A new Football Stadium for DC? Just say “No”

Cover image produced by Christina D.

NOW that two obstacles to the Washington Commanders’ moving back to DC have been removed – the changing of their formerly racist name and the departure of toxic former owner Daniel Snyder – many in the DC political and business establishment assume it’s only a matter of time before the team reclaims its birthright; that is, the land on which Robert F. Kennedy Memorial Stadium now sits.

Not RFK itself. The vacant, 62-year-old hulk is in the process of being torn down, but a shiny new stadium on the same site – where East Capitol Street meets the Anacostia River, and where for a third of a century Washington’s football team thrilled many a fan as it won three NFL championships. As of March 2023, it’s been reported that demolition of the old stadium has begun...

RFK's stadium and location. Photo of the RFK Stadium site taken in 2018. Sourced from Entertainment.dc.gov

DC Mayor Muriel Bowser is leading the charge for a stadium, although she promises it will be different from the old one – no longer a beached whale in a sea of parking but rather surrounded by retail, affordable housing, recreation facilities and other developments more useful to the community than a stadium used by a football team less than 10 times a year.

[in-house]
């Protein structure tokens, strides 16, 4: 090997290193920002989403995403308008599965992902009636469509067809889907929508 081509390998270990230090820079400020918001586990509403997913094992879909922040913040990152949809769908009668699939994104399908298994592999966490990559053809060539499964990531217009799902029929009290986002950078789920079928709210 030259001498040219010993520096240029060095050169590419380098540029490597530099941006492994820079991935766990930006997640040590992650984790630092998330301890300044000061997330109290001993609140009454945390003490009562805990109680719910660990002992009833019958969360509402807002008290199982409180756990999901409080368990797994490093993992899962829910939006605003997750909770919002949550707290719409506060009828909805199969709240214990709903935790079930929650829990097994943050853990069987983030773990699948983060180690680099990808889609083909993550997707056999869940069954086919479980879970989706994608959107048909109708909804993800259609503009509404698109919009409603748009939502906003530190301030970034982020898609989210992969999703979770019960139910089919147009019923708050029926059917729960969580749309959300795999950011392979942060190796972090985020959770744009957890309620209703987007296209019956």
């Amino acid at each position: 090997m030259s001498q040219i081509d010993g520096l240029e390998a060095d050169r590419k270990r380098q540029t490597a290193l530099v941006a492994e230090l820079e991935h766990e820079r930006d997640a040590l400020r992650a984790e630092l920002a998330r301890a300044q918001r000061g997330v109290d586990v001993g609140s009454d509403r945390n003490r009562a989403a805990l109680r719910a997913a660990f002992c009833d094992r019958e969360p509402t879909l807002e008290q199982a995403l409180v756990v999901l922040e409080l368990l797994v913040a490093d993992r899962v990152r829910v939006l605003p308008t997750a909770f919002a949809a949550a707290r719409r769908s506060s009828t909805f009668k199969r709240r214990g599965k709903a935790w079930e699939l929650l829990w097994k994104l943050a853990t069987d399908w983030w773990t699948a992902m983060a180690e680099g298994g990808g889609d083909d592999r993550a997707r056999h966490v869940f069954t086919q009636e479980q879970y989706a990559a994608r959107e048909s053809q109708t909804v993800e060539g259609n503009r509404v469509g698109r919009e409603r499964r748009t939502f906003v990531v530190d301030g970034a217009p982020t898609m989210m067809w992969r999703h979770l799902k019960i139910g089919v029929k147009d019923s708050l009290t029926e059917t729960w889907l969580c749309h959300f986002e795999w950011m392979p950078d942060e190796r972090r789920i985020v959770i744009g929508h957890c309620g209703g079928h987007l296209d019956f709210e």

One development to advance the construction of the RFK site is a bill in Congress, introduced in July by Rep. James Comer (R-KY.) and DC Delegate Eleanor Holmes Norton, that would extend the District’s lease on the stadium site for 99 years and give the city a free hand in developing it. On September 20, the House Oversight Committee approved the bill, sending it to the House floor for a vote.

The DC Council is unanimously supportive of the Comer-Norton bill because of the control it would give the District over the site but is sharply divided over whether to build a stadium there. Washington Post queried the 13 councilmembers for a July 29 article and found five open to a stadium and three opposed or leaning in opposition, with the rest noncommittal or not responding. The Post noted that this is a significant shift to the pro-stadium position since a year ago, when eight members expressed strong opposition. But that was when Snyder was still in charge and stories about the team’s culture of sexual harassment and financial malfeasance were making headlines, and before new owner Josh Harris began his charm offensive.

(Of DSA endorsed members of the Council, Zachary Parker of Ward 5 remained non-committal on the question, and Janeese Lewis George of Ward 4 declined to answer, though she oposed the stadium last year.)

Aerial view of a FedEx Field, the Washington Commander's current site located in Landover, Maryland. Sourced through Wikipedia Commons.

Leading the Council opposition to the stadium is Ward 6 Councilmember Charles Allen, who speaks for many East Capitol Hill residents in opposing the stadium. As early as 2019, activists living near RFK were organizing to block a new stadium on the site, citing the pressing needs of the neighborhood and the city and the certainty that the District would pay much, if not all, of the cost of building a new stadium.